Doctors said that many things -- including alcohol and cocaine abuse, anorexia, as well as cancer treatments could contribute to an early heart attack.
Certain types of chemotherapy can weaken the heart muscle temporarily or permanently. Radiation can also affect the heart muscle and the pericardium, the sac around the heart.
"It also accelerates the aging process," said Hayes. "We as cardiologists learn of new side effects of these drugs when they reach middle age. We see [heart disease] at 51 that we would see at 66."
One chemotherapy drug -- adriamycin, which is in a class of anthracylines -- can be especially toxic to the heart, she said. "We have known about heart toxicity for decades and try to limit doses."
Lung cancer treatments can cause blockages or a sudden heart attack, which could be exacerbated if a patient ever smoked or has heart disease. They can also cause heart rhythm abnormalities.
Those who have been treated for Hodgkins disease as children, lung cancer and left-sided breast cancer can be particularly vulnerable to later cardiovascular disease.
"For women, it's a no-win," said Hayes. "They survived breast cancer 20 years ago and thought it was a miracle. Then they develop radiation-induced heart disease."
Women may also be more vulnerable to treatments, according to Hayes. "We don't have good data because a lot of times they don't separate it out by gender. They have smaller arteries to start with and a smaller body size. We don't fully understand the sex differences."
As for Kennedy's workout, during which the heart attack happened, doctors have long known that certain arrhythmias could be provoked by exercise.
Though Kennedy was also thin, doctors said it was hard to know if that was part of a healthy lifestyle or a sign of an underlying health condition. "The esophagus is within the range [of the lung] and some people who have radiation for lung cancer end up with an esophagus [problem] and it's harder to eat," said Hayes.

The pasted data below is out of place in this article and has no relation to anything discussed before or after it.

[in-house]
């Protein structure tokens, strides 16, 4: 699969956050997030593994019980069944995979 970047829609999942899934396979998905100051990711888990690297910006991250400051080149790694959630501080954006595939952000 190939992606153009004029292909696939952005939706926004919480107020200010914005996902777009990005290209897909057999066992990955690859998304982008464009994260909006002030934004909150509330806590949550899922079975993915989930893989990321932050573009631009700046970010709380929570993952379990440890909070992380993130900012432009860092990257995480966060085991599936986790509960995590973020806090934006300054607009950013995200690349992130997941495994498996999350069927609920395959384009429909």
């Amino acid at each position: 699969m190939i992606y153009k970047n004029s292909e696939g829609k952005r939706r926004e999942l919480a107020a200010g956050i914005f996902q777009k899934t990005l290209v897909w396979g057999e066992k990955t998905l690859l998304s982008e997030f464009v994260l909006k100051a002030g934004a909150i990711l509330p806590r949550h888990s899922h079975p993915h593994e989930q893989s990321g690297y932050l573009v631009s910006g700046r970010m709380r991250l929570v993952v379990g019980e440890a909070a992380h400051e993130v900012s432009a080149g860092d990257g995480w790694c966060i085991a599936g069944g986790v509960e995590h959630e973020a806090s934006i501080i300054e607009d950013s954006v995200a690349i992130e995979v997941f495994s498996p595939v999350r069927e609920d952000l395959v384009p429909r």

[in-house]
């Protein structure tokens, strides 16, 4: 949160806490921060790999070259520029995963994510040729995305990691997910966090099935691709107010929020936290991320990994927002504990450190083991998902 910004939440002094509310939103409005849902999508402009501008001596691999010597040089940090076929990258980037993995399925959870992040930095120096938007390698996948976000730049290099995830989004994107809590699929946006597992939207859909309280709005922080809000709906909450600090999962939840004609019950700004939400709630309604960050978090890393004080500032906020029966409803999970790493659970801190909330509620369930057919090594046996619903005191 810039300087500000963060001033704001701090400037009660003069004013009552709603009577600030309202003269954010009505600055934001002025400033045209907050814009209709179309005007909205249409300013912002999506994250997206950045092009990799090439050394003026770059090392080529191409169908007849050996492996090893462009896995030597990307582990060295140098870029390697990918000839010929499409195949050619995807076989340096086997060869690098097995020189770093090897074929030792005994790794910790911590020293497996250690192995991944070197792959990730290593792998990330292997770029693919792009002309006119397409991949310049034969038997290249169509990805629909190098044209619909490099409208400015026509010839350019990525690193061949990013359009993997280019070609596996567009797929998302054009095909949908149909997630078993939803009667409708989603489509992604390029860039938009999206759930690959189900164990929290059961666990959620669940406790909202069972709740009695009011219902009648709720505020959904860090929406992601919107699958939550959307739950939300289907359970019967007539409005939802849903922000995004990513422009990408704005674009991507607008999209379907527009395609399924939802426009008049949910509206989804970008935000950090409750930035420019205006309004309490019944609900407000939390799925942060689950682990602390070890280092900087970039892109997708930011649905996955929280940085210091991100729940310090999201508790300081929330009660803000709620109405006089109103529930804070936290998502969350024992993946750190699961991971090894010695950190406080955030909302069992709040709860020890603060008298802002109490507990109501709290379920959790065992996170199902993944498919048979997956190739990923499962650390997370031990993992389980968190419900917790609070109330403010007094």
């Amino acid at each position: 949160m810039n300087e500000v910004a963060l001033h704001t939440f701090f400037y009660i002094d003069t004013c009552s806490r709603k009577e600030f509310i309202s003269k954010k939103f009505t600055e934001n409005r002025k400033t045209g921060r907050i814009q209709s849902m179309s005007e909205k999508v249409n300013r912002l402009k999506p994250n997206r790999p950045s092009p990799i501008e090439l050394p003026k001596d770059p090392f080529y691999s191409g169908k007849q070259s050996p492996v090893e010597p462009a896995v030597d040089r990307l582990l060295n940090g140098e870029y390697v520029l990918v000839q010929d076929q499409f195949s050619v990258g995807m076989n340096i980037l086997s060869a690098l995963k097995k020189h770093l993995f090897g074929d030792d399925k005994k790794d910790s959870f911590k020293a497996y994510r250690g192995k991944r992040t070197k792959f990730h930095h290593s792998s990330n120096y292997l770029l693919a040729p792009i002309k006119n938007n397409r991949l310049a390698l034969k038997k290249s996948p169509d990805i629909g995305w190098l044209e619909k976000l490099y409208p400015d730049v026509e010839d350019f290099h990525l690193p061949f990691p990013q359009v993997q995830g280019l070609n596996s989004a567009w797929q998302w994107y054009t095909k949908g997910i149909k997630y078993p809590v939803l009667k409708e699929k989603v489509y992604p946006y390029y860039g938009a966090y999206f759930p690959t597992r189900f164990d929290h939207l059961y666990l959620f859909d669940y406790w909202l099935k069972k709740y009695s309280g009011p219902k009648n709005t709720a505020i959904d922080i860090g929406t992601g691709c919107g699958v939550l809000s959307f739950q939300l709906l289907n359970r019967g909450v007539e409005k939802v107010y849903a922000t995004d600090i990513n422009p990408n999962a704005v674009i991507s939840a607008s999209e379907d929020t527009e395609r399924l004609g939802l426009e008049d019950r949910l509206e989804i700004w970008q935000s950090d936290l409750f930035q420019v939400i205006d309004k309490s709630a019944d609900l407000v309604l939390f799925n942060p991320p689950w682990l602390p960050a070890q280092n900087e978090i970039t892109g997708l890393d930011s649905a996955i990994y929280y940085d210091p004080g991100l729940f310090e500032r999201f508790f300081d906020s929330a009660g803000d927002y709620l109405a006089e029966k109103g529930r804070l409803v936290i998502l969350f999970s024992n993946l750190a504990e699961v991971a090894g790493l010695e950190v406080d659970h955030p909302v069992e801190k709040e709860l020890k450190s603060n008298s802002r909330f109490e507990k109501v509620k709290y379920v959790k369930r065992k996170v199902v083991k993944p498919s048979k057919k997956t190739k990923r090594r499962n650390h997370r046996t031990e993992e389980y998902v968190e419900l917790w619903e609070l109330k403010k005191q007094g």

Heavy alcohol use can also contribute to a weakening of the heart muscle, and drugs like cocaine can cause an acute heart attack from elevated blood pressure.
"We are curing more people and giving them newer drugs to let them live well with cancer," said Hayes. "But there are lots of costs."
One of Hayes' patients found that the drug that worked so well controlling his spindle cell cancer for a decade landed him with heart failure. "We had to stop, and it was a gut-wrenching decision -- to die or the cancer won't be controlled," she said.
Hayes is currently treating a woman in her 60s whose deadly inflammatory breast cancer was cured by radical treatments in her 30s. But by 55, she had developed severe heart valve disease because of heavy radiation doses. Now, at 60, she is on a ventilator for heart and lung problems.
"I think she will come through it," said Hayes. "If asked, she would never say she regretted having the 20 years to see her children grow up and to have grandchildren. But this reality pushes us cardiologists to be aware and deal with the side effects. And it pushed our cancer colleagues to come up with treatments that are more specific to the disease and less toxic."